Trapped in A Bad Script

Indian Express , September 12, 2007

Pakistan is a country run under the law of rulers, not one of which is subject to rule of law. If evidence was needed of this reality, it was provided on September 10, with the deportation of former Prime Minister Nawaz Sharif.

The Musharraf regime claims that Sharif entered into an agreement seven years ago to stay out of the country and its politics for ten years. The agreement involved a foreign businessman, a foreign prince and the secret services of Pakistan and a foreign country. It is not even a written contract. Only in a state controlled by lawless coup-makers can an agreement of this nature trump the constitutional judgement of the country’s highest court. Sharif’s banishment was not unexpected, though on legal and moral grounds there is no justification for the government’s uncivil attitude towards the former prime minister.

That said, Sharif made an error in political judgement by failing to correctly estimate his strengths as well as his weaknesses. He was swayed by Pakistan’s many armchair revolutionaries into believing that his immediate return to the country would make him more popular than Benazir Bhutto. Sharif rejected Bhutto’s suggestion of following a two-track strategy of negotiating with the regime while at the same time opposing it. At a time when General Musharraf is almost universally hated as the symbol of authoritarianism in Pakistan, defiance of him could be the key to enhanced popularity.

But the armchair revolutionaries advocating defiance stayed at home on the day of Sharif’s arrival, leaving others to man the barricades. The regime shamelessly arrested hundreds of people and used a security blanket to block significant demonstrations of support for Sharif.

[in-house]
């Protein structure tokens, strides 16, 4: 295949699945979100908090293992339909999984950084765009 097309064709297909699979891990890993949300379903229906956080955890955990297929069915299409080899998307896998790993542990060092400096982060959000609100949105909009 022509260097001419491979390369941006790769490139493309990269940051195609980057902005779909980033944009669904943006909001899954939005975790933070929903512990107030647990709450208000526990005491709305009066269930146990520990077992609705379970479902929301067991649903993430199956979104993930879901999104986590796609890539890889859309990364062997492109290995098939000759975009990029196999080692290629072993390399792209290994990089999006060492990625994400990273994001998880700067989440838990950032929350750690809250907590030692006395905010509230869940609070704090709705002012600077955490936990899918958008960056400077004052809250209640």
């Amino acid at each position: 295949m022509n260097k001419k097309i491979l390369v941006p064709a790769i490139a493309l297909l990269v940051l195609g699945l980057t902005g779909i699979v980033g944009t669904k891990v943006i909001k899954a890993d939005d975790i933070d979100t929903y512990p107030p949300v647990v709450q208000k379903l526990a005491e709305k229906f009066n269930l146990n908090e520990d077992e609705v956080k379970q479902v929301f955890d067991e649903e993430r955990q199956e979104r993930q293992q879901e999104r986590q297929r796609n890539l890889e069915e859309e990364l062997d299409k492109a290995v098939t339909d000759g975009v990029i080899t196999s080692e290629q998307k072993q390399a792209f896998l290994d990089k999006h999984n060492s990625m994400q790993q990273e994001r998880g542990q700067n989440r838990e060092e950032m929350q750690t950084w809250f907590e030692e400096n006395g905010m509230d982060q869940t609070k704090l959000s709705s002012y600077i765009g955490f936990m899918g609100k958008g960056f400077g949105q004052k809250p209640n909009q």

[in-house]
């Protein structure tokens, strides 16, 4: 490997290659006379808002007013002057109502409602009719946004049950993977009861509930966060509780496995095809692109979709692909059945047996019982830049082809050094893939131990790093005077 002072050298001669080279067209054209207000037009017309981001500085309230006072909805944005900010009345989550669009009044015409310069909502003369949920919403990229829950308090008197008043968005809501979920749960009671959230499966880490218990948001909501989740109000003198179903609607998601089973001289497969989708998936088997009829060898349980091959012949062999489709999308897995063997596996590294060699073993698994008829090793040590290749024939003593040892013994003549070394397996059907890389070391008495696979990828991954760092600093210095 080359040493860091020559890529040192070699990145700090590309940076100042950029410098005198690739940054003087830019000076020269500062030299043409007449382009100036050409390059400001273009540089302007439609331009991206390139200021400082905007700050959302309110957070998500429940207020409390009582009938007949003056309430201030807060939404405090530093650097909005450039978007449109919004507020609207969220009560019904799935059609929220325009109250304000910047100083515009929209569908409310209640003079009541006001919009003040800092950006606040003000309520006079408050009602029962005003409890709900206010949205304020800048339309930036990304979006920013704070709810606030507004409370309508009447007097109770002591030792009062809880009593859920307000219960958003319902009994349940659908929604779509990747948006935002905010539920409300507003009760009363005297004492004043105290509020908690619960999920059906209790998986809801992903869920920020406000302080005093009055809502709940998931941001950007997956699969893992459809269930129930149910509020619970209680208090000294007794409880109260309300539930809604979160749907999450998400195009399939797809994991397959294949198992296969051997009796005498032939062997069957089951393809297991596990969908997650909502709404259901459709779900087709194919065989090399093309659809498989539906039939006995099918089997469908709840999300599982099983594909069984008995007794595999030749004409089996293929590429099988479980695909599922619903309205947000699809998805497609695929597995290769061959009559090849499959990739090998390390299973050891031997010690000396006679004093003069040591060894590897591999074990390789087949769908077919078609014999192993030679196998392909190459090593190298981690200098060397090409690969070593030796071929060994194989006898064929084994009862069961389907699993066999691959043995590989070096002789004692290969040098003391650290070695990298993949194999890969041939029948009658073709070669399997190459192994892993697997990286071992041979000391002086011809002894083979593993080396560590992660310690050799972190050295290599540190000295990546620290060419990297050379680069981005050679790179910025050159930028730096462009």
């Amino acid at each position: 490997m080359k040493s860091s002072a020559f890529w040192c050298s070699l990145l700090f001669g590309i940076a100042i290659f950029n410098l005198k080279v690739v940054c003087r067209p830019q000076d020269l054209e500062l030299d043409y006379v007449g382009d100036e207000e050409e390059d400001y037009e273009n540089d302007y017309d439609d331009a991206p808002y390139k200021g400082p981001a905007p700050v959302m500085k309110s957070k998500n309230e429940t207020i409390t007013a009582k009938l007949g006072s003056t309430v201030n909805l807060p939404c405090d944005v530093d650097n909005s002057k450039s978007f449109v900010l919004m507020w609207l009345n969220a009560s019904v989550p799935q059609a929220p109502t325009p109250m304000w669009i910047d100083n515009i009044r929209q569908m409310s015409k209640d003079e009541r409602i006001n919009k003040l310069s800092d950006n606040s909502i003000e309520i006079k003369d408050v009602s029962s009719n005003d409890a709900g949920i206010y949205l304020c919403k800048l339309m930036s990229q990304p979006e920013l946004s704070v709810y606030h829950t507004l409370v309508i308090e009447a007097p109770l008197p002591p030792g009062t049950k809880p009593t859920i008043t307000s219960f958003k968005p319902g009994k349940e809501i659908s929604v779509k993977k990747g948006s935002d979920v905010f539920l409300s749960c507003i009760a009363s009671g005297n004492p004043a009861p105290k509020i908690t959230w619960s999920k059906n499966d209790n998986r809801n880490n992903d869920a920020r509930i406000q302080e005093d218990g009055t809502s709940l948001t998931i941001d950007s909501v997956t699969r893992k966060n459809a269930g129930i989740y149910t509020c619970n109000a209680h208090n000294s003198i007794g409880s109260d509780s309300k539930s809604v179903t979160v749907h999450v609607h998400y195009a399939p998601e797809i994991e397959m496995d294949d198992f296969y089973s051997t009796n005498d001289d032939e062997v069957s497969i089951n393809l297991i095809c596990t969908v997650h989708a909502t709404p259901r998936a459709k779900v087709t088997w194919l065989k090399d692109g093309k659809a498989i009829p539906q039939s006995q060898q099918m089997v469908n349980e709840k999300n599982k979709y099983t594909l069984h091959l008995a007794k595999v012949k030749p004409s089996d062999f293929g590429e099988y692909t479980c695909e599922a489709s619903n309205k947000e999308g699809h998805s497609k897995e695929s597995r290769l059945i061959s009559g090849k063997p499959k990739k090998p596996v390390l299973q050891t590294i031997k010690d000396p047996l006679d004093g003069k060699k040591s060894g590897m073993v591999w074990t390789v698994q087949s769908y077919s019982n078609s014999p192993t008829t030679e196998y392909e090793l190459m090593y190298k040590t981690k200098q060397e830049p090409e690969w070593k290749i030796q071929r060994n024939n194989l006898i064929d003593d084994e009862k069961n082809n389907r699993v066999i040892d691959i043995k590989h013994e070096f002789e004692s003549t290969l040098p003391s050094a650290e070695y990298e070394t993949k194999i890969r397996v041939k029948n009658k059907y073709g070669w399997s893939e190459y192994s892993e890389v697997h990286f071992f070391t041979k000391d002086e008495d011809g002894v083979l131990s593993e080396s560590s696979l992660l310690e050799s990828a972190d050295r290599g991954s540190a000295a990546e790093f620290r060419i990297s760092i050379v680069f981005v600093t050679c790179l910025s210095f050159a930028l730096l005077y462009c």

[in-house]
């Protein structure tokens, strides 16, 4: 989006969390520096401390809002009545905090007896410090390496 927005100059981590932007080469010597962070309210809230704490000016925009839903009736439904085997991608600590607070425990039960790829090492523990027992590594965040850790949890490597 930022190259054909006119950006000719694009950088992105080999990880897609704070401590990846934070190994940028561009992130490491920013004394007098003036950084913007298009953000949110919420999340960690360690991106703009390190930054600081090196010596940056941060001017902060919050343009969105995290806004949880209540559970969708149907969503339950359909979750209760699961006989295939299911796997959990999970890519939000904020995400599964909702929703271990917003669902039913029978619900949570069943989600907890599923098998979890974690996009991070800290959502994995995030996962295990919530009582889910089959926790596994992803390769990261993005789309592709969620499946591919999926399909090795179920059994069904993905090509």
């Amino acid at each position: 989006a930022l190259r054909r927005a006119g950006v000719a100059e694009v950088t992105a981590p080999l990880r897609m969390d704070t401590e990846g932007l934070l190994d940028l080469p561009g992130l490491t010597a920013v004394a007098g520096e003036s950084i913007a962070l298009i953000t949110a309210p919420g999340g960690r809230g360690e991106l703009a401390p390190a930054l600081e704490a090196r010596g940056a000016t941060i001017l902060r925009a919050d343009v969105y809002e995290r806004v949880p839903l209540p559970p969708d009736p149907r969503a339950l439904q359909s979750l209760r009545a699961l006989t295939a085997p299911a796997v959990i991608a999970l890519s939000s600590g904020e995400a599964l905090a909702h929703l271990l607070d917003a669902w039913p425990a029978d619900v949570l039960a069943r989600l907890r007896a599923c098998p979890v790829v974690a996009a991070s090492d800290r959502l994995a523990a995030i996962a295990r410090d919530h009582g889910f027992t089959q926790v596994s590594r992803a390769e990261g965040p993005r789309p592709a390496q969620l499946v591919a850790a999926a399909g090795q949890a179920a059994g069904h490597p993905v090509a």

If the US needed a reminder that Musharraf is too distracted by domestic politics to continue the hunt for terrorists, it was provided by the mobilisation of thousands of security personnel to deal with a single political opponent.

The entire event exposed the weakness of Musharraf’s regime and the disastrous consequences of arbitrary governance. None of the military officers and civil servants engaged in the operation against Sharif had the moral courage to refuse the unlawful orders of their superiors.

Pakistan became the object of ridicule again, with images on television of plain-clothed men shoving a former elected prime minister. Had Musharraf obeyed the Supreme Court’s judgement and allowed Sharif to return, heavens would not have fallen. But Pakistan’s dictators have a set pattern as, unfortunately, do Pakistan’s political leaders.

Musharraf chose to stick to the authoritarian blueprint of tolerating no challenge to his absolute power. Sharif chose unplanned defiance as the route to instant popularity. The cause of democracy in Pakistan was hardly advanced.

For several weeks, Sharif’s supporters were attacking Bhutto for negotiating with Musharraf, even though Bhutto insists that she is only trying to work out an orderly transition to democracy. But Sharif’s view that there should be no talks at all amounted to posturing at the expense of substance.

After all, Sharif, too, was forced to deal with the Musharraf regime under duress and kept secret the terms of his arrangement involving the head of Saudi Intelligence, a Lebanese businessman and Musharraf’s security officials.

Given its turbulent political history, Pakistan needs a period of healing its national divisions. Polarisation between political forces has already diminished considerably and the country’s military-intelligence establishment also needs to end its ‘war’ against popular politicians.

Instead of breaking ranks with Bhutto over negotiating with an unlawful regime, it might have been better if Sharif had correctly estimated his ability to mount a street challenge and not exposed himself to a second deportation.

He could then have worked together with Bhutto to negotiate a settlement for return of democracy with the help of popular support. Musharraf’s regime looks weaker by the day because it lacks legitimacy. Pressure over Musharraf’s lack of legitimacy, rather than antics to show who is more capable of defiance, could make the general bow to the Pakistani nation’s desire for constitutionalism.